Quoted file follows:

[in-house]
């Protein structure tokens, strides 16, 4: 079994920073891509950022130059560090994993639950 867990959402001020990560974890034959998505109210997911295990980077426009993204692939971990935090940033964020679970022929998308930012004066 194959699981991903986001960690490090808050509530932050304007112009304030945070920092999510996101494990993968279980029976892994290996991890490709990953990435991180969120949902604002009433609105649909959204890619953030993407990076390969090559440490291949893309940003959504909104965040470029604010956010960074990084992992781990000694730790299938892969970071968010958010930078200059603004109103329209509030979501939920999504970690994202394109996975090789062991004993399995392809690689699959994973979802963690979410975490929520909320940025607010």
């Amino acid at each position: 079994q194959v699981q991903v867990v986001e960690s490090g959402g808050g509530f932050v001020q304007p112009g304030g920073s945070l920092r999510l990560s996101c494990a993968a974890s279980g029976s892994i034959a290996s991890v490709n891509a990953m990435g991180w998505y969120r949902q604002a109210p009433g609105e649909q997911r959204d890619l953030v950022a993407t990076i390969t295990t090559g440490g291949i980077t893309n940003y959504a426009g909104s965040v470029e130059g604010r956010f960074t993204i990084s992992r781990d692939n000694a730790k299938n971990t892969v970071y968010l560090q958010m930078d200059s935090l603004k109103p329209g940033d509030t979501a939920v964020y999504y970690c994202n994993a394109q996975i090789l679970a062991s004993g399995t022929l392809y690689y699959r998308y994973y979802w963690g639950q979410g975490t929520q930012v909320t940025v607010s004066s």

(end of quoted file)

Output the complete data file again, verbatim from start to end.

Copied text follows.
[in-house]
């Protein structure tokens, strides 16, 4: 079994920073891509950022130059560090994993639950 867990959402001020990560974890034959998505109210997911295990980077426009993204692939971990935090940033964020679970022929998308930012004066 194959699981991903986001960690490090808050509530932050304007112009304030945070920092999510996101494990993968279980029976892994290996991890490709990953990435991180969120949902604002009433609105649909959204890619953030993407990076390969090559440490291949893309940003959504909104965040470029604010956010960074990084992992781990000694730790299938892969970071968010958010930078200059603004109103329209509030979501939920999504970690994202394109996975090789062991004993399995392809690689699959994973979802963690979410975490929520909320940025607010």
């Amino acid at each position: 079994q194959v699981q991903v867990v986001e960690s490090g959402g808050g509530f932050v001020q304007p112009g304030g920073s945070l920092r999510l990560s996101c494990a993968a974890s279980g029976s892994i034959a290996s991890v490709n891509a990953m990435g991180w998505y969120r949902q604002a109210p009433g609105e649909q997911r959204d890619l953030v950022a993407t990076i390969t295990t090559g440490g291949i980077t893309n940003y959504a426009g909104s965040v470029e130059g604010r956010f960074t993204i990084s992992r781990d692939n000694a730790k299938n971990t892969v970071y968010l560090q958010m930078d200059s935090l603004k109103p329209g940033d509030t979501a939920v964020y999504y970690c994202n994993a394109q996975i090789l679970a062991s004993g399995t022929l392809y690689y699959r998308y994973y979802w963690g639950q979410g975490t929520q930012v909320t940025v607010s004066s």